To evaluate the accuracy of the single-tube multiplex qPCR assay for the detection of nine HHVs, 170 clinical samples collected from First Affiliated Hospital of Kunming Medical University and Taizhou Fourth People's Hospital were tested. From 149 whole-blood samples, the multiplex qPCR assay detected 30 positive samples for only one of nine HHVs, including 19 EBV, 6 HCMV, 1 HHV-7, and 4 KSHV (Table 1). In addition, 14 samples were detected as coinfection by two HHVs, including 5 by HSV-2 and HCMV, 8 by EBV and HCMV, and 1 by HHV-1 and KSHV (Table 1). From 21 vesicular fluid samples, the multiplex qPCR assay detected 14 positive samples for only one of nine HHVs, including 4 HSV-1, 3 HSV-2 and 7 VZV (Table 2). In addition, 5 samples were detected as coinfection by two HHVs, including 1 by HSV-2 and EBV, 1 by HSV-2 and HCMV, 1 by HSV-2 and HHV-7, 1 by VZV and EBV, and 1 by VZV and KSHV (Table 2). In particular, we detected one sample to be infected by three HHVs (HSV-1, HSV-2 and HCMV) and one sample with four HHVs (HSV-2, VZV, HHV-7 and KSHV) (Table 2). To evaluate the performance of the single-tube multiplex qPCR assay, all these samples were also tested by the single qPCR assay. The results of the single-tube multiplex qPCR assay were completely consistent with those of the single qPCR assay, indicting a 100% consistence rate with the latter (Tables 1 and 2). Among these samples, 73 (42.9%) samples were positive for at least one of all nine HHVs, and the EBV was the most commonly detected HHVs (Table 3).
Herpesvirus 2-D Multiplex qPCR assay (%) Single qPCR assay (%) Concordance rate (%) Positive EBV 19/149 (12.8) 19/149 (12.8) 100 HCMV 6/149 (4.0) 6/149 (4.0) 100 HHV-6A/B 0/149(0) 0/149 (0) 100 HHV-7 1/149 (0.7) 1/149 (0.7) 100 KSHV 4/149 (2.7) 4/149 (2.7) 100 HSV-2 & CMV 5/149 (3.4) 5/149 (3.4) 100 HSV-2 & EBV 8/149 (5.4) 8/149 (5.4) 100 EBV & HCMV 8/149 (5.4) 8/149 (5.4) 100 HHV-7 & KSHV 1/149 (0.7) 1/149 (0.7) 100 Negative 97/149 (65.1) 97/149 (65.1) 100 Total 149 /149 (100) 149 /149 (100) 100
Table 1. Evaluation of the single-tube nonuple qPCR assay for nine human herpesviruses and the reference gene GAPDH using 149 whole-blood samples.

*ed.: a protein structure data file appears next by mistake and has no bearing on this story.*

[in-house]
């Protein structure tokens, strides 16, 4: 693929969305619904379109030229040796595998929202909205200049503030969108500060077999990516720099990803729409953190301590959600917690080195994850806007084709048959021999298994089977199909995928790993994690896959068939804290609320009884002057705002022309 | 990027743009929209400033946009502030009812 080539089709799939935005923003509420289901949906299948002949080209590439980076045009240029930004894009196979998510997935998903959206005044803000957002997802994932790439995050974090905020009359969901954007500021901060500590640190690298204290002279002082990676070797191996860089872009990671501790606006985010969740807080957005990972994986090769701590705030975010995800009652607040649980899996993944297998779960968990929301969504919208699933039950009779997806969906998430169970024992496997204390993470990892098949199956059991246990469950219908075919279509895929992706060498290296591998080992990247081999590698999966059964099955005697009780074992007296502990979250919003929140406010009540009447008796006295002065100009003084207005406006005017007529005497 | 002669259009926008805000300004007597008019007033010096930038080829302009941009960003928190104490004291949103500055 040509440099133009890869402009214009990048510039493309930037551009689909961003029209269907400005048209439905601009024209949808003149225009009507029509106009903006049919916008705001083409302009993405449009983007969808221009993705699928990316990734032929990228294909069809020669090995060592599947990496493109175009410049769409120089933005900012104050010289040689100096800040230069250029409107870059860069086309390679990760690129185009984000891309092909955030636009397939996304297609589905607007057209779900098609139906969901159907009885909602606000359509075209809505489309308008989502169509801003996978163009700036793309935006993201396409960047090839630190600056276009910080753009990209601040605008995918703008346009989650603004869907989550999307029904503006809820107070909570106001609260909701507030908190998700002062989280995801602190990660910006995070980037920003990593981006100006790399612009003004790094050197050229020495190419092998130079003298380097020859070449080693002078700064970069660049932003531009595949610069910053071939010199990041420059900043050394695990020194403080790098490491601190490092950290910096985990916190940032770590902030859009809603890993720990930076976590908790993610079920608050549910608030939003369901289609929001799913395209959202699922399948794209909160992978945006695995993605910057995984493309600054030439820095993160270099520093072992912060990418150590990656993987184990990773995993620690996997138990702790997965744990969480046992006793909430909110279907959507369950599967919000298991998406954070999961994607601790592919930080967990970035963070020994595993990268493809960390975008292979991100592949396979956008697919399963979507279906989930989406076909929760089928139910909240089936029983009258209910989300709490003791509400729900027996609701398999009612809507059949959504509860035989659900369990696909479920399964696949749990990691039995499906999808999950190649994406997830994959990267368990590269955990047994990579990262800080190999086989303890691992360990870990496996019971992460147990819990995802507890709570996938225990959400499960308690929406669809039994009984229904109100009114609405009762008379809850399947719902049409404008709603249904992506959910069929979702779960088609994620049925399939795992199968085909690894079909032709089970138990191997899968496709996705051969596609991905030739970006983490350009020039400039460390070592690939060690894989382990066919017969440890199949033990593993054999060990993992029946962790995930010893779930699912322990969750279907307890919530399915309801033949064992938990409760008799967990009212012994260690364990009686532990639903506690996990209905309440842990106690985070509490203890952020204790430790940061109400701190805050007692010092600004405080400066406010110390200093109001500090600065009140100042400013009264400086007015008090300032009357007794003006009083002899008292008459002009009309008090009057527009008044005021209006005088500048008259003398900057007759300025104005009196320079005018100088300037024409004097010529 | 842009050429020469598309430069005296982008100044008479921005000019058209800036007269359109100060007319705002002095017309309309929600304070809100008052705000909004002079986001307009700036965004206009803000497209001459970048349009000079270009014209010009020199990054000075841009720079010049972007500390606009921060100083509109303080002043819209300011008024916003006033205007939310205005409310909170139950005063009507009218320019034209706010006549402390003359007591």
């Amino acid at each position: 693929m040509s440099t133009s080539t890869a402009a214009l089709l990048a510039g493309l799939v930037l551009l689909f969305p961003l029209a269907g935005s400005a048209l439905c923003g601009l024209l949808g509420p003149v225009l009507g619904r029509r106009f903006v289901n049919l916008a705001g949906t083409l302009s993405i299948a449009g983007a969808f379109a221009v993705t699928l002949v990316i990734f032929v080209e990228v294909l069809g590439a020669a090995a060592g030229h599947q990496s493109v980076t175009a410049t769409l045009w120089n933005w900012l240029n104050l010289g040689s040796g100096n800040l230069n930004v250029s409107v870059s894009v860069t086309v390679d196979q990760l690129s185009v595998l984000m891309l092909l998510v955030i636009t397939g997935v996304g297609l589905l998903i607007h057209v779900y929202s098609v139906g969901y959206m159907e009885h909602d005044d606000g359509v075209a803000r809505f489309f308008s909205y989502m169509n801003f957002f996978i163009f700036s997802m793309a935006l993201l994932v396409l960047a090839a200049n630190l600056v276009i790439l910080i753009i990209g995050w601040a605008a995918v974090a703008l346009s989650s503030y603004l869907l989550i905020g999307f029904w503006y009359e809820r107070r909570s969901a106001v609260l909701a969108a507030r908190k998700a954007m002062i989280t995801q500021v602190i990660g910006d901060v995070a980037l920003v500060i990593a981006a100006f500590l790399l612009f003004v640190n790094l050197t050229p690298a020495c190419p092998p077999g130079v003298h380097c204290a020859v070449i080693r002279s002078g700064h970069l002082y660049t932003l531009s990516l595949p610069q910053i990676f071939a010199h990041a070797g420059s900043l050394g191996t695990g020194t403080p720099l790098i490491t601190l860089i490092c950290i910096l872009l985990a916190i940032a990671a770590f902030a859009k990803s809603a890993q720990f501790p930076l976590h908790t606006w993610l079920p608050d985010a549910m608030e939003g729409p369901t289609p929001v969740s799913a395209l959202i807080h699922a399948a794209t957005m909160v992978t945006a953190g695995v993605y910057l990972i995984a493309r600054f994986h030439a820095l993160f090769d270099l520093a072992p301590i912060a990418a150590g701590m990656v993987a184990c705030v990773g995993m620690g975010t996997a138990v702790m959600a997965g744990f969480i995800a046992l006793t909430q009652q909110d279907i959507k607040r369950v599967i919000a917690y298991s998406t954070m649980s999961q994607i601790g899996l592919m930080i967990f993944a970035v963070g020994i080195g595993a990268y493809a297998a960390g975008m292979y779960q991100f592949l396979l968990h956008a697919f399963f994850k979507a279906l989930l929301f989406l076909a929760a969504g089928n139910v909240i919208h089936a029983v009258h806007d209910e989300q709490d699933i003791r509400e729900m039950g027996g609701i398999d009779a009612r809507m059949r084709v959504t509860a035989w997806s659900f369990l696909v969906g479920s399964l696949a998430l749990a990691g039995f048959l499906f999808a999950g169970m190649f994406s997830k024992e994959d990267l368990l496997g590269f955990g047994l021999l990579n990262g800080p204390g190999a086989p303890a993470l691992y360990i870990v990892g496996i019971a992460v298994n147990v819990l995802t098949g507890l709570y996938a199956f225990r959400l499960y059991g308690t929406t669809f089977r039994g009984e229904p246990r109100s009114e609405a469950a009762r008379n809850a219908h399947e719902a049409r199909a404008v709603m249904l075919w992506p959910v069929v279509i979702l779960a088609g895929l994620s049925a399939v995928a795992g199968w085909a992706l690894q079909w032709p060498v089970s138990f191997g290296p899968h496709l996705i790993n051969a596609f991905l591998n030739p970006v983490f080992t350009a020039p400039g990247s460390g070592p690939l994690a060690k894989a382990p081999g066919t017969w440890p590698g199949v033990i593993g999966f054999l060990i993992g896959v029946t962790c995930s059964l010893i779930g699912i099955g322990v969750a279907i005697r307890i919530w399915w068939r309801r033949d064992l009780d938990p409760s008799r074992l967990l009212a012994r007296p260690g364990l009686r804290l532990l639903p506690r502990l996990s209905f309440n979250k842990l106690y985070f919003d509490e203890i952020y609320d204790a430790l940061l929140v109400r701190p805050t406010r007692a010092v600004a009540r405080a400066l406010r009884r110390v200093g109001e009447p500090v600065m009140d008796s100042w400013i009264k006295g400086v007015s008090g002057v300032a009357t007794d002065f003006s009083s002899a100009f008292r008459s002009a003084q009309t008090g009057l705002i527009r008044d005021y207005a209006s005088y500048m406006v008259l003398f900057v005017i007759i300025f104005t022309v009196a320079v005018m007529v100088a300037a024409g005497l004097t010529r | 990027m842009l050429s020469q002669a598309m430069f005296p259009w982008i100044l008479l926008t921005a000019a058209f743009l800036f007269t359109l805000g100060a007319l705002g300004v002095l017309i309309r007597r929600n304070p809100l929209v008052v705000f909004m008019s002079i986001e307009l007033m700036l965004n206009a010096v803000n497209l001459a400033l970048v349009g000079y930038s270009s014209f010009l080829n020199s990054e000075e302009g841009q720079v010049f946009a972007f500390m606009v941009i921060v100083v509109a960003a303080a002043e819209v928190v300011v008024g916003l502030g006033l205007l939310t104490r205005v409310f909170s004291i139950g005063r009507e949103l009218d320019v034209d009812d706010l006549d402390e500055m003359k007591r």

Herpes virus 2-D Multiplex qPCR assay (%) Single qPCR assay (%) Concordance rate (%) Positive HSV-1 4/21 (19.0) 4/21 (19.0) 100 HSV-2 3/21 (14.3) 3/21 (14.3) 100 VZV 7/21 (33.3) 7/21 (33.3) 100 HSV-2 & EBV 1/21 (4.8) 1/21 (4.8) 100 HSV-2 & HCMV 1/21 (4.8) 1/21 (4.8) 100 HSV-2 & HHV-7 1/21(4.8) 1/21(4.8) 100 VZV & EBV 1/21 (4.8) 1/21 (4.8) 100 VZV & KSHV 1/21 (4.8) 1/21 (4.8) 100 HSV-1 & HSV-2 & HCMV 1/21 (4.8) 1/21 (4.8) 100 HSV-2 & VZV & HHV-7 & KSHV 1/21 (4.8) 1/21 (4.8) 100 Negative 0/21(0) 0/21 (0) 100 Total 21/21 (100) 21/21 (100) 100
Table 2. Evaluation of the single-tube nonuple qPCR assay for nine human herpesviruses and the reference gene GAPDH using 21 vesicular fluid samples.
Proportion in all samples (%) Proportion of positive samples (%) HHV single infection rate 25.9 60.3 HHVs double infection rate 15.9 37 HHV multiple infections rate 1.2 2.7 Common HHV single infection rate EBV 11.2 26 VZV 4.1 9.6 CMV 3.5 8.2 KSHV 2.3 5.5 HSV-1 2.3 5.5 HSV-2 1.7 4.1 High proportion of HHV among multiple infections HSV-2 10.6 24.7 EBV 10.6 24.7 CMV 8.8 20.5 VZV 1.8 4.1 HHV-7 1.8 4.1 KSHV 1.8 4.1 HSV-1 0.6 1.4 A total of 170 samples were tested
Table 3. Detection rates of various HHVs.
On the other hand, in order to determine a suitable cutoff of the reference gene for the assay, we analyzed the Ct values of GAGDH in clinical samples. Because HSV-2 and HHV-7 share same fluorescent channel with GAGDH, 146 tested samples (including 97 negative samples but excluding 24 samples positive for HSV-2 and HHV-7) were used. The mean Ct value of GAGDH gene was 26.06 ± 3.66 with a scope of 19.06–35.13. For caution, a Ct value of 36 is recommended as the cutoff of GAGDH gene for the assay.
We further analyzed the Tm values of amplicons of clinical samples. For each herpesvirus, the Tm values of clinical samples had small variation, and were very similar to those of plasmid standard (Supplementary Table S2). These indicate that the multiplex qPCR assay has enough discrimination for the herpesviruses detected by the same fluorescent channel.